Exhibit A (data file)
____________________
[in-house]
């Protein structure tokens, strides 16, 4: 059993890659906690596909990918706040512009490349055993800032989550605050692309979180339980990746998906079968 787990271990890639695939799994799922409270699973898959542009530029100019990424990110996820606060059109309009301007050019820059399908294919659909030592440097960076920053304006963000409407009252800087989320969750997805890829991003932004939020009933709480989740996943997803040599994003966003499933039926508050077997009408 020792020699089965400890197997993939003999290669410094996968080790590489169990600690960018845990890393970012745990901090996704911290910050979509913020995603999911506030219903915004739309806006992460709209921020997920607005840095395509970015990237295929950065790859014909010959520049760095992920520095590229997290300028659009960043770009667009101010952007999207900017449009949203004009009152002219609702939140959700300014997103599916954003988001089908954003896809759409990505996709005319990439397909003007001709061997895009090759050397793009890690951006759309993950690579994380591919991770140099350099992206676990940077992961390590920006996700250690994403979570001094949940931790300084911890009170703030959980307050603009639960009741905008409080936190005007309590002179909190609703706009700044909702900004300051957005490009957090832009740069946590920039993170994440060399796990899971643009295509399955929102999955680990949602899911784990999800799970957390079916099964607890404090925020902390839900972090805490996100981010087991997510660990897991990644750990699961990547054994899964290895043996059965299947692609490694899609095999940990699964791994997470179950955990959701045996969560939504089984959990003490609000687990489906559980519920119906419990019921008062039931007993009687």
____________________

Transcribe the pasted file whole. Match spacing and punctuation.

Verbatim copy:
[in-house]
């Protein structure tokens, strides 16, 4: 059993890659906690596909990918706040512009490349055993800032989550605050692309979180339980990746998906079968 787990271990890639695939799994799922409270699973898959542009530029100019990424990110996820606060059109309009301007050019820059399908294919659909030592440097960076920053304006963000409407009252800087989320969750997805890829991003932004939020009933709480989740996943997803040599994003966003499933039926508050077997009408 020792020699089965400890197997993939003999290669410094996968080790590489169990600690960018845990890393970012745990901090996704911290910050979509913020995603999911506030219903915004739309806006992460709209921020997920607005840095395509970015990237295929950065790859014909010959520049760095992920520095590229997290300028659009960043770009667009101010952007999207900017449009949203004009009152002219609702939140959700300014997103599916954003988001089908954003896809759409990505996709005319990439397909003007001709061997895009090759050397793009890690951006759309993950690579994380591919991770140099350099992206676990940077992961390590920006996700250690994403979570001094949940931790300084911890009170703030959980307050603009639960009741905008409080936190005007309590002179909190609703706009700044909702900004300051957005490009957090832009740069946590920039993170994440060399796990899971643009295509399955929102999955680990949602899911784990999800799970957390079916099964607890404090925020902390839900972090805490996100981010087991997510660990897991990644750990699961990547054994899964290895043996059965299947692609490694899609095999940990699964791994997470179950955990959701045996969560939504089984959990003490609000687990489906559980519920119906419990019921008062039931007993009687």